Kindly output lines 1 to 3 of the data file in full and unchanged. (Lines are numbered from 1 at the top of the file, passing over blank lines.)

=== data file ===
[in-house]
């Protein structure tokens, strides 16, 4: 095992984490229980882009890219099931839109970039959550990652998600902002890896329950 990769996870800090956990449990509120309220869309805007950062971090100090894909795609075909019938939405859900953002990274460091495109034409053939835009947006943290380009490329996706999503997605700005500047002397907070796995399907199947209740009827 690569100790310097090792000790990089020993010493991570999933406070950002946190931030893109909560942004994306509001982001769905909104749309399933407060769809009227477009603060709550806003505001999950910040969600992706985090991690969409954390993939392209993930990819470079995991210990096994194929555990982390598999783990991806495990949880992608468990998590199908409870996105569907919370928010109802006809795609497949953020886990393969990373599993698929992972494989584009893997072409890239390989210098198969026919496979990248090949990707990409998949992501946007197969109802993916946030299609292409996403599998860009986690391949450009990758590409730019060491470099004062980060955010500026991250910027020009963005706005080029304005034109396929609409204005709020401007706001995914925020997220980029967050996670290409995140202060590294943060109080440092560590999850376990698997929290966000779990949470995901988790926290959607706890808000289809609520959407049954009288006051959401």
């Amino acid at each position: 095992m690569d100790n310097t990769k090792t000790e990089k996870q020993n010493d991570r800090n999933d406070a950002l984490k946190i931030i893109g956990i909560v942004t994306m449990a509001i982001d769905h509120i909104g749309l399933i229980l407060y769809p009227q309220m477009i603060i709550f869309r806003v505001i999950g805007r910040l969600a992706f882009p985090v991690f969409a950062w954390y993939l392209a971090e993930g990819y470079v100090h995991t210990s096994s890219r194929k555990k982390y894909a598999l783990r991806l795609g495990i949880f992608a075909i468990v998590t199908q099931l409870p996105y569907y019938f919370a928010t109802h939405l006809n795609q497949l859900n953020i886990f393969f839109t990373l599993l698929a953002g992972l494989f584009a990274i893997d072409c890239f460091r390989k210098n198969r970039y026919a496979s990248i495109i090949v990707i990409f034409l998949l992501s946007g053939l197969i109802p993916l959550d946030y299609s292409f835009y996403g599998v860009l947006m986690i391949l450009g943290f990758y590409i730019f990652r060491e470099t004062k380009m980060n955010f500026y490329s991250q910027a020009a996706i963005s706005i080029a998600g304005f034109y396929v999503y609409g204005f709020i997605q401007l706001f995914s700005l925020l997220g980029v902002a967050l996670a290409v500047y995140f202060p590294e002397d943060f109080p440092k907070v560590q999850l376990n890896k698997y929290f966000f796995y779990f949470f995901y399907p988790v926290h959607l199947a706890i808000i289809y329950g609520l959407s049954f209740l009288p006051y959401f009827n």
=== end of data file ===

[in-house]
């Protein structure tokens, strides 16, 4: 095992984490229980882009890219099931839109970039959550990652998600902002890896329950 990769996870800090956990449990509120309220869309805007950062971090100090894909795609075909019938939405859900953002990274460091495109034409053939835009947006943290380009490329996706999503997605700005500047002397907070796995399907199947209740009827 690569100790310097090792000790990089020993010493991570999933406070950002946190931030893109909560942004994306509001982001769905909104749309399933407060769809009227477009603060709550806003505001999950910040969600992706985090991690969409954390993939392209993930990819470079995991210990096994194929555990982390598999783990991806495990949880992608468990998590199908409870996105569907919370928010109802006809795609497949953020886990393969990373599993698929992972494989584009893997072409890239390989210098198969026919496979990248090949990707990409998949992501946007197969109802993916946030299609292409996403599998860009986690391949450009990758590409730019060491470099004062980060955010500026991250910027020009963005706005080029304005034109396929609409204005709020401007706001995914925020997220980029967050996670290409995140202060590294943060109080440092560590999850376990698997929290966000779990949470995901988790926290959607706890808000289809609520959407049954009288006051959401």
């Amino acid at each position: 095992m690569d100790n310097t990769k090792t000790e990089k996870q020993n010493d991570r800090n999933d406070a950002l984490k946190i931030i893109g956990i909560v942004t994306m449990a509001i982001d769905h509120i909104g749309l399933i229980l407060y769809p009227q309220m477009i603060i709550f869309r806003v505001i999950g805007r910040l969600a992706f882009p985090v991690f969409a950062w954390y993939l392209a971090e993930g990819y470079v100090h995991t210990s096994s890219r194929k555990k982390y894909a598999l783990r991806l795609g495990i949880f992608a075909i468990v998590t199908q099931l409870p996105y569907y019938f919370a928010t109802h939405l006809n795609q497949l859900n953020i886990f393969f839109t990373l599993l698929a953002g992972l494989f584009a990274i893997d072409c890239f460091r390989k210098n198969r970039y026919a496979s990248i495109i090949v990707i990409f034409l998949l992501s946007g053939l197969i109802p993916l959550d946030y299609s292409f835009y996403g599998v860009l947006m986690i391949l450009g943290f990758y590409i730019f990652r060491e470099t004062k380009m980060n955010f500026y490329s991250q910027a020009a996706i963005s706005i080029a998600g304005f034109y396929v999503y609409g204005f709020i997605q401007l706001f995914s700005l925020l997220g980029v902002a967050l996670a290409v500047y995140f202060p590294e002397d943060f109080p440092k907070v560590q999850l376990n890896k698997y929290f966000f796995y779990f949470f995901y399907p988790v926290h959607l199947a706890i808000i289809y329950g609520l959407s049954f209740l009288p006051y959401f009827n």